A trial looking at paclitaxel, cisplatin and gemcitabine for cancer of the urinary system (EORTC 30987)

Cancer type:

Bladder cancer
Kidney cancer
Transitional cell cancer




Phase 3

This trial looked at adding paclitaxel to cisplatin and gemcitabine chemotherapy for cancer of the bladder, urethra, ureter or kidney. This trial was supported by Cancer Research UK.

Doctors often treat cancers of the urinary system with surgery, radiotherapy, and chemotherapy or immunotherapy into the bladder.

Sometimes the cancer is more difficult to treat because it has already grown outside the urinary system (locally advanced) or spread somewhere else in the body (metastatic). If this happens, you may have chemotherapy. Cisplatin and gemcitabine are 2 drugs that doctors often use.

In this trial, the researchers wanted to see if adding another drug called paclitaxel helped.

The aim of the trial was to see if having all 3 drugs worked better than just having cisplatin and gemcitabine for locally advanced or metastatic cancer of the urinary system.

Summary of results

Initial results showed that the cancer had shrunk or disappeared in more people who had all 3 drugs than in people who had just 2.

627 patients took part in the trial. Over 3 quarters of them had bladder cancer. Half the people taking part had gemcitabine and cisplatin. Half had gemcitabine, cisplatin and paclitaxel.

With the 2 drug combination, the cancer responded in 46 out of every 100 people treated (46%). In 10% of people, all signs of cancer had disappeared (a complete response).

With the 3 drug combination, the cancer responded in 57 out of every 100 people treated (57%). In 15%, all signs of cancer had disappeared (complete response).

We have based this summary on information from the team who ran the trial. The information they sent us has been reviewed by independent specialists (peer reviewed) but may not have been published in a medical journal. Any figures we mention above were provided by the trial team. We have not analysed the data ourselves.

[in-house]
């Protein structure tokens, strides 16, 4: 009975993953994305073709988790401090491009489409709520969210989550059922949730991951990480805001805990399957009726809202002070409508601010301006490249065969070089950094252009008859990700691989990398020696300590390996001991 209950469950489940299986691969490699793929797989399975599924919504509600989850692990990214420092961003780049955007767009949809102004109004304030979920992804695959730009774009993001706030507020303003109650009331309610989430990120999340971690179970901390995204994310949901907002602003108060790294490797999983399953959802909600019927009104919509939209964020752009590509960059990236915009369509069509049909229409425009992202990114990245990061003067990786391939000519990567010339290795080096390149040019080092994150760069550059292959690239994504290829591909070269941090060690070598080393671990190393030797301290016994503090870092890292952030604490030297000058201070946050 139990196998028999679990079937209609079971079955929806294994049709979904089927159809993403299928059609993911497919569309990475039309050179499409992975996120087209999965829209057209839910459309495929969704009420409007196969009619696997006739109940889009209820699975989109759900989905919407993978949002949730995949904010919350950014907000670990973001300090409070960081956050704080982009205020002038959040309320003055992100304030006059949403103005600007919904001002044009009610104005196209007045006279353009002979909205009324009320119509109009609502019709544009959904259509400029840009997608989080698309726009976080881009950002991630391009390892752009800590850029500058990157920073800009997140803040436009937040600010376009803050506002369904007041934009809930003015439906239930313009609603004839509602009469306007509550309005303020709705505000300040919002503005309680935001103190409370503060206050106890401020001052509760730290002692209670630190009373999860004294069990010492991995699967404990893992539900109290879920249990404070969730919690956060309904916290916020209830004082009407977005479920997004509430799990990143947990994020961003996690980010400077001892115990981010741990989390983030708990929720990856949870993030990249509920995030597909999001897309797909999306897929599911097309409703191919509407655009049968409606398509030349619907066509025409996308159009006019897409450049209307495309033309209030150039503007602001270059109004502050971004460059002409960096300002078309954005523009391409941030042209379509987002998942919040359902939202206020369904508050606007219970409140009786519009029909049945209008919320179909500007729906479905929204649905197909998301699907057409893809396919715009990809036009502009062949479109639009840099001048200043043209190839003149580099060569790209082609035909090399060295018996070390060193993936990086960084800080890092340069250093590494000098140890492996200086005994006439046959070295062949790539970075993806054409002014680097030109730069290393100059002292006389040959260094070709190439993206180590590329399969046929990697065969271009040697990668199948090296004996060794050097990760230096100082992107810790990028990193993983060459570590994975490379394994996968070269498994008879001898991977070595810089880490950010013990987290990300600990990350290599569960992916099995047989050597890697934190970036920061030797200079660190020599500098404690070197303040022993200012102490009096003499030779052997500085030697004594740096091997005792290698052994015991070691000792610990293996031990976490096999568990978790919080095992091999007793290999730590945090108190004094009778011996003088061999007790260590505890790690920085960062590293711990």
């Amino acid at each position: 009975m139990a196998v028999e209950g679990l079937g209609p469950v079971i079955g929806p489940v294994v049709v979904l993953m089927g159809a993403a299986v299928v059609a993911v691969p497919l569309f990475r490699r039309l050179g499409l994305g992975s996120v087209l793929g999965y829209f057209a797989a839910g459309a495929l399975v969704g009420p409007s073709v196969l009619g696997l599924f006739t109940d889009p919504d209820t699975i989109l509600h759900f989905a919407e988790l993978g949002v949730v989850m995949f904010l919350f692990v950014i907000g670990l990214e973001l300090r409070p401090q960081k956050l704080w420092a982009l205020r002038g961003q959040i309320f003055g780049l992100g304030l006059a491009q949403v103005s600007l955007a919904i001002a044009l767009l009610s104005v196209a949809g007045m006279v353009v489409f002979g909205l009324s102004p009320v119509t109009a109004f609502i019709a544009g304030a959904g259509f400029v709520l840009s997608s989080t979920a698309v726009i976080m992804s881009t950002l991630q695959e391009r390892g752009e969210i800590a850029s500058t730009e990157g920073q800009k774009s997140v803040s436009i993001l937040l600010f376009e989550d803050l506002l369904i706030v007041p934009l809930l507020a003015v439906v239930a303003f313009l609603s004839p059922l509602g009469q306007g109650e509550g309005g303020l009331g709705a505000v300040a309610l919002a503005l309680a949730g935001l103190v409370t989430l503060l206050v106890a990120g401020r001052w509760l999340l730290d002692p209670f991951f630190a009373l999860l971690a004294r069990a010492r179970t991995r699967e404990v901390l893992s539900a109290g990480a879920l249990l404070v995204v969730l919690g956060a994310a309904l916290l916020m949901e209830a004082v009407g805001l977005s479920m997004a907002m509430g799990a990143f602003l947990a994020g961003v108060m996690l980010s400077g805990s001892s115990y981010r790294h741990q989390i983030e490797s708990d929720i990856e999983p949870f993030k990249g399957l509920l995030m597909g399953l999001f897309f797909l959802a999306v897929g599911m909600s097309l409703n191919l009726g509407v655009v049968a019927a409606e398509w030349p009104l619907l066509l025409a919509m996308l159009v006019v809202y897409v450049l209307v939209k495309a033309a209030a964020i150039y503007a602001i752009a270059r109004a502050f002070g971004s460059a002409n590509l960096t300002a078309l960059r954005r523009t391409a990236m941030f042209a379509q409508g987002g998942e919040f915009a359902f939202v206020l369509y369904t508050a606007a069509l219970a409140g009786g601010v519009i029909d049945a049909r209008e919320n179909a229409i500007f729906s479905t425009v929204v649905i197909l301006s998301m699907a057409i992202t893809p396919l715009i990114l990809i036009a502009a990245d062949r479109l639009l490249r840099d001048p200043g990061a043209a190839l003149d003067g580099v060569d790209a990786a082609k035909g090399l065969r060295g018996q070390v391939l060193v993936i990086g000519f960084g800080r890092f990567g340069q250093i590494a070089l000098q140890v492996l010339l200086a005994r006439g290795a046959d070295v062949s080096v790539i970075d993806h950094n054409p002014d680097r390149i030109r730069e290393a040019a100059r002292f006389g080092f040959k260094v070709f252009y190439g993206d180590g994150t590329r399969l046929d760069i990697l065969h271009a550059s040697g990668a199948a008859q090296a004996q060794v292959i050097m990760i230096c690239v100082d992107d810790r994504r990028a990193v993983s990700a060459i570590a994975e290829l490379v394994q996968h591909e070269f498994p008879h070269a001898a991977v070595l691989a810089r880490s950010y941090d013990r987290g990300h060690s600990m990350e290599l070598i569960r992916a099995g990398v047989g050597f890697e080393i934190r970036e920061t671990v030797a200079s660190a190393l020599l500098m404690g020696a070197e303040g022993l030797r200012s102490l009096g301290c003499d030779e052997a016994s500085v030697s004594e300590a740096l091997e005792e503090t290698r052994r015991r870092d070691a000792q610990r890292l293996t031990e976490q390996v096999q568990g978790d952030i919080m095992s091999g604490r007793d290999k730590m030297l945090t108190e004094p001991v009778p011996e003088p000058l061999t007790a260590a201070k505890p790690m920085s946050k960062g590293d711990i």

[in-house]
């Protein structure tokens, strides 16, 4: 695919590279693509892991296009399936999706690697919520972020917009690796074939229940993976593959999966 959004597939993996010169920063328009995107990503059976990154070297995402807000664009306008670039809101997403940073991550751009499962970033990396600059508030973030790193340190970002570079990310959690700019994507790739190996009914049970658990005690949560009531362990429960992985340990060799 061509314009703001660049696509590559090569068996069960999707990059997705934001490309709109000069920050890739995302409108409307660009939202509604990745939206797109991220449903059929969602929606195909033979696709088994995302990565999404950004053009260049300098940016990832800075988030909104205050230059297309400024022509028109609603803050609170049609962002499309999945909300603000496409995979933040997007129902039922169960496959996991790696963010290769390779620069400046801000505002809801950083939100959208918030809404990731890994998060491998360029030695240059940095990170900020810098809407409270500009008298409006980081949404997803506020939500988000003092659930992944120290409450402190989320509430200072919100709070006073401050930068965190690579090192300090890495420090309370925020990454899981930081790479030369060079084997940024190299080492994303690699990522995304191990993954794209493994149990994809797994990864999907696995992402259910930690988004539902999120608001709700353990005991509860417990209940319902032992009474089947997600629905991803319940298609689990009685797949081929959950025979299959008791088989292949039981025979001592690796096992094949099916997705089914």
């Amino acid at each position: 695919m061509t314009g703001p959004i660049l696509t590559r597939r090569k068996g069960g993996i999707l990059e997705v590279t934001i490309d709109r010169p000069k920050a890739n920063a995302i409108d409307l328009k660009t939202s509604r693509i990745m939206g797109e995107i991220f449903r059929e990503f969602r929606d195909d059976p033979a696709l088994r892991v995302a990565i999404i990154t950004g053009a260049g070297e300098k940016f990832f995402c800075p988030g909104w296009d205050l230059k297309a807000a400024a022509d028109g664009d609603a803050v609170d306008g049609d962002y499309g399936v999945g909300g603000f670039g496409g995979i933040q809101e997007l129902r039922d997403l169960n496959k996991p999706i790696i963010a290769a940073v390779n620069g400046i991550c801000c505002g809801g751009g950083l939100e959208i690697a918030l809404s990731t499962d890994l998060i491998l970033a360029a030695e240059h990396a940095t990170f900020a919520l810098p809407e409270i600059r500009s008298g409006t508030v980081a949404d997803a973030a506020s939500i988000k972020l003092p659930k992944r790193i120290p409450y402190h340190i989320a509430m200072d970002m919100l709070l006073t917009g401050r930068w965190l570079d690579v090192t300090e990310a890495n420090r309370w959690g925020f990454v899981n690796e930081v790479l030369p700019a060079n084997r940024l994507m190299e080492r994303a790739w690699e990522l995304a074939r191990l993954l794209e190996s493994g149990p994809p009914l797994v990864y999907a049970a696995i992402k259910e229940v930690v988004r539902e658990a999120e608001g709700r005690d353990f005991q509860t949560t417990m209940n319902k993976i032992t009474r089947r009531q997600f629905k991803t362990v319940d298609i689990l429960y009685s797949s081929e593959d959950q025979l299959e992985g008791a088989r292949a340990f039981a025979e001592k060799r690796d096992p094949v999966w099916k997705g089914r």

Recruitment start:

Recruitment end:

How to join a clinical trial

Please note: In order to join a trial you will need to discuss it with your doctor, unless otherwise specified.

Please note - unless we state otherwise in the summary, you need to talk to your doctor about joining a trial.

Chief Investigator

Dr Michael Leahy

Supported by

Cancer Research UK
European Organisation for Research and Treatment of Cancer (EORTC)
National Institute for Health Research Cancer Research Network (NCRN)

Other information

This is Cancer Research UK trial number CRUK/02/001.

Questions about cancer? Contact our information nurses

Freephone 0808 800 4040

Last review date

CRUK internal database number:

Oracle 128

Please note - unless we state otherwise in the summary, you need to talk to your doctor about joining a trial.

Charlie took part in a trial to try new treatments

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“I think it’s really important that people keep signing up to these type of trials to push research forward.”

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